Duncan Shiell has written a very comprehensive blog for this puzzle (click here) to which I have little to add, really. Slightly surprised that he couldn’t quite see the parsing for 17a Apron Stage (Gaufrid has it right in the comments), and mighty impressed that he could parse 19a. The solution had to be Pang based on the definition, but the wordplay defeated me until JonofWales put me out of my misery by telling me on Facebook. Thanks Jon.

No Nina, plenty of deletions in the wordplay, a few obscurities for the answers – Godel’s Theorem, Netsuke and Revolving Credit – so nothing much out of the ordinary for Phi then. I made a note in my margin about ‘extroverted’ being used as an anagram indicator in 1a, coming as it did a day after we’d had ‘canned’ used by Anax. They keep you on your toes these setters.

No outstanding candidates for COD really, so I’ll plump for this one:

20d Very into paramour after couple beginning alienation (3,4)

Saturday 16th June 2018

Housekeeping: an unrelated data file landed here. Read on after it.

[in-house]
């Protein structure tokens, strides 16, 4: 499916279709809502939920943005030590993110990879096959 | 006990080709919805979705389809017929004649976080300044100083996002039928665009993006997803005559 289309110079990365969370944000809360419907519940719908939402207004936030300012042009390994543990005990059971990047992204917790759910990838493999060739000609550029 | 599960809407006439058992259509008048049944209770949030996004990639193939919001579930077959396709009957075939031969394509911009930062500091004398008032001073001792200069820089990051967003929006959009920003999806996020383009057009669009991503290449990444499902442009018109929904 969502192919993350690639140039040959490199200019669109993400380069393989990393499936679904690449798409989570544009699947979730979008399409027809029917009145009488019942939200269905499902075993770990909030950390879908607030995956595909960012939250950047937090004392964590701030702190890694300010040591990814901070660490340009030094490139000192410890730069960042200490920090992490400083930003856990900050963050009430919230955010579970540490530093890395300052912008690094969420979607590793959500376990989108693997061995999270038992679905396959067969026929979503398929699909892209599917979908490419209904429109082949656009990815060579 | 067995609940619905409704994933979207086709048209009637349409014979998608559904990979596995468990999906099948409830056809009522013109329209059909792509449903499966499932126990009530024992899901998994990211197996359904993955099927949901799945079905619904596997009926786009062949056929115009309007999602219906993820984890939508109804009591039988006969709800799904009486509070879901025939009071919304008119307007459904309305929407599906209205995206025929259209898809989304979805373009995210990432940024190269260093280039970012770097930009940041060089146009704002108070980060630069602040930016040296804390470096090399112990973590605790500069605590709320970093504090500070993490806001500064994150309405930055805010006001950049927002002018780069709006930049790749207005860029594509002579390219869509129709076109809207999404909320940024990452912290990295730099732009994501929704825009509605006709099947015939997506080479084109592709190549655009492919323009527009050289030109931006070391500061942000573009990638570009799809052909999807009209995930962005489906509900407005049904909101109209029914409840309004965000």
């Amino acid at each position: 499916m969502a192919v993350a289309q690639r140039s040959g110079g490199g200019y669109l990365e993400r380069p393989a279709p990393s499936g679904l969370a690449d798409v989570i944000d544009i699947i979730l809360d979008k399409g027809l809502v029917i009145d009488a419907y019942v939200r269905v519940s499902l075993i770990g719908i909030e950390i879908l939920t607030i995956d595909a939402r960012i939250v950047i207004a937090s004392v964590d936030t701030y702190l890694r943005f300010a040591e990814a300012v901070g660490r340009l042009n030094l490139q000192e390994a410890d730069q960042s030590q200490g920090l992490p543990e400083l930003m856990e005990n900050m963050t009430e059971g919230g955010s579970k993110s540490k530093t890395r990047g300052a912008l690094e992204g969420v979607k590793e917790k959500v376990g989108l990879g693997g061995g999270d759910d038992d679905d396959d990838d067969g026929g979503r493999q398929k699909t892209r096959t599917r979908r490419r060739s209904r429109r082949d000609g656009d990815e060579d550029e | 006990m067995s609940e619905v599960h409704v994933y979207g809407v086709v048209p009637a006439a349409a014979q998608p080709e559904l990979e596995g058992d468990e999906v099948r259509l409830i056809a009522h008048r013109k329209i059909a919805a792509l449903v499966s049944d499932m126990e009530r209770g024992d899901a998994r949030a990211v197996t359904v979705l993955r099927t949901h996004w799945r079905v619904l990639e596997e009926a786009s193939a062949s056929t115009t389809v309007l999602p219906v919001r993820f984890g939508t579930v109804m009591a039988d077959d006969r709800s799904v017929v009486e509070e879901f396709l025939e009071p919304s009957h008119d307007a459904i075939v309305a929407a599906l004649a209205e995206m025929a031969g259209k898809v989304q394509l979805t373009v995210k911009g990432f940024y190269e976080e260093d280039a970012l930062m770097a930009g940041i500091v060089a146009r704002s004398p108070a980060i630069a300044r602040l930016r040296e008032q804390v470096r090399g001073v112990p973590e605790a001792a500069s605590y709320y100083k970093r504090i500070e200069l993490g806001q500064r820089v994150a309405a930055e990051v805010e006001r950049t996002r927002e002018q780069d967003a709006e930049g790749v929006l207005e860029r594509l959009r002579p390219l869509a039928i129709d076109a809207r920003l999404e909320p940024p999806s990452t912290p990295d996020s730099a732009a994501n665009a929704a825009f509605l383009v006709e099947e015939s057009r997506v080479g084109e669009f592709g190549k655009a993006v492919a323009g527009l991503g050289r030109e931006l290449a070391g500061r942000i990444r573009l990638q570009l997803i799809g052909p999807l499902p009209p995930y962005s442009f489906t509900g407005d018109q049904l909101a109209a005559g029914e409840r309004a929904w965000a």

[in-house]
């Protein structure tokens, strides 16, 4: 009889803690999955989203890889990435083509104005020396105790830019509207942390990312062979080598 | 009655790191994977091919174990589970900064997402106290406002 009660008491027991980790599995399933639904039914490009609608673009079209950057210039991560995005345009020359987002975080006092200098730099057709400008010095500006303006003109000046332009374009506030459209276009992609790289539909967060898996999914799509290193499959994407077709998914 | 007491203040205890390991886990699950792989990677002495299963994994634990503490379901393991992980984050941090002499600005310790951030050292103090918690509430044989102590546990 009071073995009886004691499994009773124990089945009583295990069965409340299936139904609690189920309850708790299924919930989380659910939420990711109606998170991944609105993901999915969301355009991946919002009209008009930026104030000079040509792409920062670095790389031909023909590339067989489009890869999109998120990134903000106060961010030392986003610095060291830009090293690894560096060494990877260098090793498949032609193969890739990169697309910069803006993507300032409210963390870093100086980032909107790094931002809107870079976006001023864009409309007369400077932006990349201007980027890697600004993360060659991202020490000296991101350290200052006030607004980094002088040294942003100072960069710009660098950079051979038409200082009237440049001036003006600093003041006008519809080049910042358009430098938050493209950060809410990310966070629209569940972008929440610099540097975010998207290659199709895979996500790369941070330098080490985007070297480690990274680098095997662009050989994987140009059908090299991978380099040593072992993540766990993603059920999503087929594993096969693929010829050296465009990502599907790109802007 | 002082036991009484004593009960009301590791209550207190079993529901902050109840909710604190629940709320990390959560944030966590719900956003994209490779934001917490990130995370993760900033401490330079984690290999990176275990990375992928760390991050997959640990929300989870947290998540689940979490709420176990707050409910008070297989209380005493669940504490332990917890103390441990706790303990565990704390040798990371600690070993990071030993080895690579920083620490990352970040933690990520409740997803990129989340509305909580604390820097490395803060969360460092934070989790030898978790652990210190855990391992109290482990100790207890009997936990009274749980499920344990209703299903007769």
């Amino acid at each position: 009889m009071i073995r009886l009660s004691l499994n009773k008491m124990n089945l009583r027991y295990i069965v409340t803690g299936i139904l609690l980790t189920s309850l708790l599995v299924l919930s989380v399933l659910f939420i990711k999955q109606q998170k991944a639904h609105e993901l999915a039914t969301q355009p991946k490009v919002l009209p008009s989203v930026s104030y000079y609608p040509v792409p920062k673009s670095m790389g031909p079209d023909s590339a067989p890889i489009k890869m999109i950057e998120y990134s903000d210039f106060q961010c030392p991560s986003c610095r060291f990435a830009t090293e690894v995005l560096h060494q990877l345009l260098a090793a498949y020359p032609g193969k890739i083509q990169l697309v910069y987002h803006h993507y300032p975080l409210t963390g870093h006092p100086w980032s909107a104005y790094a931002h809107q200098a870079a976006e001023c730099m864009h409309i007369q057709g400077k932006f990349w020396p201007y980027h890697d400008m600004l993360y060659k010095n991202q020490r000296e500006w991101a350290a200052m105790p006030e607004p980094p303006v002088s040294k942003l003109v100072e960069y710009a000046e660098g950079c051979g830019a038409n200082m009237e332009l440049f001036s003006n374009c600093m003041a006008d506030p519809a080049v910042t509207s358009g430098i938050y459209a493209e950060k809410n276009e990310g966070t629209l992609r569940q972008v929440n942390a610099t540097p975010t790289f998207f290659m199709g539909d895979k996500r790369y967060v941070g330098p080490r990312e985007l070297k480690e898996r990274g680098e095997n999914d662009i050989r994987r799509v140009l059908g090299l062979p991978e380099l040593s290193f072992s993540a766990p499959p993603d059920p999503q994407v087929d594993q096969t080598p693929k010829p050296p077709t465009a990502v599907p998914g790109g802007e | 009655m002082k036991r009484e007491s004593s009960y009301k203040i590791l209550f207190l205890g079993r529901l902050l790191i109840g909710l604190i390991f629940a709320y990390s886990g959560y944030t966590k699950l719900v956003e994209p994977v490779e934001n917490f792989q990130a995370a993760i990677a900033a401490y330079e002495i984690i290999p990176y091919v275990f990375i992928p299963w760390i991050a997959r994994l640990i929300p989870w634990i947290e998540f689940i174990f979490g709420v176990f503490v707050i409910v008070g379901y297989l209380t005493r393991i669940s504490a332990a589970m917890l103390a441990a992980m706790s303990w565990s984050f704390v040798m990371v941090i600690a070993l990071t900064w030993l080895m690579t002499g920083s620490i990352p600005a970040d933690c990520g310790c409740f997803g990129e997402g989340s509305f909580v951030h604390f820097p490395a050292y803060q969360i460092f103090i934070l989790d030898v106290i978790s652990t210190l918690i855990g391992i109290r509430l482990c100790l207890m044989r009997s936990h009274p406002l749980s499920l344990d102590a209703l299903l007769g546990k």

In which I thought the clues had more than the usual brightness and sparkle about them.  So was that just me, influenced by the quirky grid perhaps?  Or maybe Phi himself, having boldly used reflective rather than rotational symmetry, felt peculiarly invigorated?  Well whatever the reason, the clues seemed to me to have a very welcome freshness, and I enjoyed myself.  More than half the clues received ticks in the margin, and my only slight grumbles were at the end with Eblis and Moue, although both were plain enough from the wordplay, thankfully.

My COD nomination goes to the following:

3d South American city, as far as we’re concerned, is wildly colourful (7)

And the 2014 blog is here.